By contrast, Kiznaiver‘s Katsuhira Agata struggles to feel emotions like a “normal” person. Enlisted into the Kizna System along with childhood friend Chidori Takashiro and five others, Katsuhira is told by Noriko Sonozaki that he’ll be able to get his emotions back. All seven of the kiznaivers — labelled by Sonozaki as the new seven deadly sins — have trouble making or recognizing emotional connections with others, making them prime candidates for the system’s method of shared pain through wounds. However, Katsuhira’s Luluco equivalent isn’t Luluco herself. Instead, it’s her love interest, Alpha Omega Nova.

Nova is an empty shell called a “Nothingling” who was crafted as the perfect, hunky dream boy for Luluco, in service of taking over the Space Patrol and gathering her worthless love as a treasure. Throughout the series, Nova is seen only through Luluco’s warped perspective as she projects her own feelings onto him without actually being straightforward enough to confess. When he steals her heart — fulfilling the aforementioned nefarious plot to accumulate all things of worth in the universe — Luluco dies of heartbreak, feeling betrayed by the person that she loved.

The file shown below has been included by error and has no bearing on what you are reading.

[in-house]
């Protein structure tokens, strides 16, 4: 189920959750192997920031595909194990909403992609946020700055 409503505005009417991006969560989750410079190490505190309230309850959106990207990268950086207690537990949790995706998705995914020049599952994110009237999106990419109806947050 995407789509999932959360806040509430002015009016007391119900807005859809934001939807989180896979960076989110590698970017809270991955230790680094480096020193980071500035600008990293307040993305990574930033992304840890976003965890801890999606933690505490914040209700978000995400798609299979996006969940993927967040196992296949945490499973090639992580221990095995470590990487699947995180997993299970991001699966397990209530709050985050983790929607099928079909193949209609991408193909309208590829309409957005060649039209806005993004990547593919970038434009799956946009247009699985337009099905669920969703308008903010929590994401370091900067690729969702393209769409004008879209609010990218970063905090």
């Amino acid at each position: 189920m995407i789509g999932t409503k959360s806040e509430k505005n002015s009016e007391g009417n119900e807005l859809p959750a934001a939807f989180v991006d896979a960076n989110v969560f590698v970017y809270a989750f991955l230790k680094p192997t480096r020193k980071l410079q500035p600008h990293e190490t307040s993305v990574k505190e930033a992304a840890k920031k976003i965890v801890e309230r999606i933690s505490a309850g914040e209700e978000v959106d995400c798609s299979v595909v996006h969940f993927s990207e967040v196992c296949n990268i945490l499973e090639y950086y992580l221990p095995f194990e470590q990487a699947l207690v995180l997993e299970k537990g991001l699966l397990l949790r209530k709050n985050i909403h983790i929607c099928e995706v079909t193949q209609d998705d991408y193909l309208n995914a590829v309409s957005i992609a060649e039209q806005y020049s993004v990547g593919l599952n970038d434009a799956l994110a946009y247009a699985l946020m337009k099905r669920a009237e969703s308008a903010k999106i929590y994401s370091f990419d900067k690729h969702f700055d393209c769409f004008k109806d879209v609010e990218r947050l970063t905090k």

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“Nova-kun, I was shocked when I thought you had betrayed me. I was so sad, my heart became an empty shell and I died. But then I realized that you never once lied to me. You never betrayed me. Yeah, I was all a misunderstanding on my part. But you also never told me the truth, how you really feel.”

-Luluco to Alpha Omega Nova, Space Patrol Luluco, Episode 12

Like Chidori Takashiro in Kiznaiver — who dotes on Katsuhira, hoping that he’ll return her feelings someday — Luluco has a seemingly never-ending wellspring of love for Alpha Omega Nova. Luluco’s emotions are first mocked by the series, and then held up as something ultimately worthless and incredibly valuable at the same time. No one can take away her love for Nova, because she owns that feeling herself. Upon realizing this, Luluco goes to properly confess to Nova, prompting him to grow his own heart and love despite being a previously-empty shell. Not-so-coincidentally, the scar of the Kizna System is visible on Nova’s back as he begins to show emotion.